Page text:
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C.C. Benison Books In Order

Publication Order of Her Majesty Investigates Books

Death At Buckingham Palace (1996) Hardcover  Paperback  Kindle
Death At Sandringham House (1996) Hardcover  Paperback  Kindle
Death At Windsor Castle (1998) Hardcover  Paperback  Kindle

Publication Order of Father Christmas Mysteries Books

Twelve Drummers Drumming (2011) Hardcover  Paperback  Kindle
Eleven Pipers Piping (2012) Hardcover  Paperback  Kindle
Ten Lords A-Leaping (2013) Hardcover  Paperback  Kindle

Publication Order of Standalone Novels

Death in Cold Type (2005) Hardcover  Paperback  Kindle

Publication Order of Non-Fiction Books

In Search of Ancient Alberta (1998) Hardcover  Paperback  Kindle


C. C Benison is the pen name of Douglas Alfred Whiteway, a Canadian journalist and author residing in Winnipeg, Manitoba. He holds two bachelor’s degrees—one in religious studies, which he received from the University of Manitoba and the second one in Journalism, received from Carleton University.

Besides authoring a series of best-selling books, Douglas has also worked with the Winnipeg Free Press and the Winnipeg Tribune.

Using his C.C Benison pen name, Douglas authored ‘Her Majesty Investigates’ murder series, set out in the estate of Queen Elizabeth II. The series skirts arounds Jane Bee, a house maid with a knack for solving murder crimes. The series comprises of book titles such as ‘Death at Buckingham Palace’ (published in 1996), and which won him the Arthur Ellis Awards for the author with the best first novel.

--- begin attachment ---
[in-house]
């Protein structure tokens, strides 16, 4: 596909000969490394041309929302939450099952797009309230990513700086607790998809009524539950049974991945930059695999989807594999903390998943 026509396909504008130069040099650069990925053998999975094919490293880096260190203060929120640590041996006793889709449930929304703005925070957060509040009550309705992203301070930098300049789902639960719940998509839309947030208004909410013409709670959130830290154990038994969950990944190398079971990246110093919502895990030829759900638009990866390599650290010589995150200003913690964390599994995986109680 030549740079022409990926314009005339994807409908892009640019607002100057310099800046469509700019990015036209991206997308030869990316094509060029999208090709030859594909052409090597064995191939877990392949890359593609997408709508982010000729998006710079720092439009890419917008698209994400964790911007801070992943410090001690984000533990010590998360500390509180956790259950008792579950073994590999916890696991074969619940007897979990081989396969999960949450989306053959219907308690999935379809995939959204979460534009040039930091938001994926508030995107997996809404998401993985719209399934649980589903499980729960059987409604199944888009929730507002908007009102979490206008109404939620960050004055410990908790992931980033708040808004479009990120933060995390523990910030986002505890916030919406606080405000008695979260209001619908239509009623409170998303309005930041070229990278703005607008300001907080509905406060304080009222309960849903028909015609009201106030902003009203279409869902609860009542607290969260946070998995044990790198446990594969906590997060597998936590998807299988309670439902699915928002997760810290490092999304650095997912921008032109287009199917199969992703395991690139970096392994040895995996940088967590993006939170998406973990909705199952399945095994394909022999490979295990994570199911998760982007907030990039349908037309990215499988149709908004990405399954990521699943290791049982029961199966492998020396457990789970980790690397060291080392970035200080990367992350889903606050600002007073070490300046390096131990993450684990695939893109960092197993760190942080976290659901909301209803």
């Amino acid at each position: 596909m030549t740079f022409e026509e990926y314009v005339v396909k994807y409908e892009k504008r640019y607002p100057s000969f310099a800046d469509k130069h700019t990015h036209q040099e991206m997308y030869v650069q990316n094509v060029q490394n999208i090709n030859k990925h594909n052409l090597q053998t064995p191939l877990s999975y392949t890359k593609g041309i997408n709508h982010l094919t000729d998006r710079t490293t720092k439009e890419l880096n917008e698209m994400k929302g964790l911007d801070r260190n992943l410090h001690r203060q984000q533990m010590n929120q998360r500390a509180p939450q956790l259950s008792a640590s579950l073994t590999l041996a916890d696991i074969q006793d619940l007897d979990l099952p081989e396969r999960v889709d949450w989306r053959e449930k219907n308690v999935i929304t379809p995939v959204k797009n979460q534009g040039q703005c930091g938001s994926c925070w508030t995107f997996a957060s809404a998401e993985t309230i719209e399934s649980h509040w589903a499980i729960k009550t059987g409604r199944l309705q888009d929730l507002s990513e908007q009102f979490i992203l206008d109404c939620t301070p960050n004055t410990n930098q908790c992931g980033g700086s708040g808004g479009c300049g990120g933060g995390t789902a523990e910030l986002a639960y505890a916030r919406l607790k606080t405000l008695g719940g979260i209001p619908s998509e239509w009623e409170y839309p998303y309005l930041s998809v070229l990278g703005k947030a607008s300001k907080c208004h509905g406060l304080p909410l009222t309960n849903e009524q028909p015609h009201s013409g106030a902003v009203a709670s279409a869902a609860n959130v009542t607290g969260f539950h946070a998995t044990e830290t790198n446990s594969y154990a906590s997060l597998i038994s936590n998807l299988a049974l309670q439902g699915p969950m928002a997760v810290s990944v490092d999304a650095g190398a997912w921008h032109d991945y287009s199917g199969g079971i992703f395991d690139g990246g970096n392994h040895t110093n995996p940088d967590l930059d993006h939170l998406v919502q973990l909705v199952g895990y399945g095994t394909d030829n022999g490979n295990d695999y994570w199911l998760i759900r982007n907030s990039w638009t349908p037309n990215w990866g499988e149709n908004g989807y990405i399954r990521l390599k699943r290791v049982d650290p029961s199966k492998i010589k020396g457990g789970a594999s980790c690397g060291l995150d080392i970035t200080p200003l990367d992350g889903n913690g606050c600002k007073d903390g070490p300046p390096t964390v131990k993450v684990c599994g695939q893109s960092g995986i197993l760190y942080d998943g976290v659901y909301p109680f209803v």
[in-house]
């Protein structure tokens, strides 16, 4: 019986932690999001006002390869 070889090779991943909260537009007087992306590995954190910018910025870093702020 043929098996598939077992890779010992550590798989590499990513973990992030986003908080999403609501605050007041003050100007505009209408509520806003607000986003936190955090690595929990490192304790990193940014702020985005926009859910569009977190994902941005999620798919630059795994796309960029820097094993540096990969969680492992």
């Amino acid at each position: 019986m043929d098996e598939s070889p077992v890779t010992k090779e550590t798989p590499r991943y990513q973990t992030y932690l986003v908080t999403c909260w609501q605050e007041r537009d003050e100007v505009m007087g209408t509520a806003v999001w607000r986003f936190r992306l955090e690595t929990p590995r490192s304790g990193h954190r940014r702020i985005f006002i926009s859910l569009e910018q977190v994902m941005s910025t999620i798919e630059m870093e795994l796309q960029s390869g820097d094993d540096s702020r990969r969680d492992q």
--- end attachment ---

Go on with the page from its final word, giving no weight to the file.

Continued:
And until date, Douglas has published six other best-selling novels, including the Eleven Pipers Piping and the Twelve Drummers Drumming.

Death at Buckingham Palace

Death at Buckingham Palace is the first book in Her Majesty Investigates murder series.

In the first chapter of the book, we have Jane landing a housemaid job at the Queen’s palace at Buckingham. This comes after a very close friend to the Queen, and who had in the recent times announced his wedding plan, is found dead in what appears as suicide.

Before the job, all Jane Bee wanted to do in Europe is exploit the land and have some new adventure. Then she got the job and her life somehow changed completely.

Her greatest challenge in her line of duty at Buckingham palace is removing gum from the carpets at stateroom. But that was until she came across a greasily accident right at the door of one of the Royal apartments.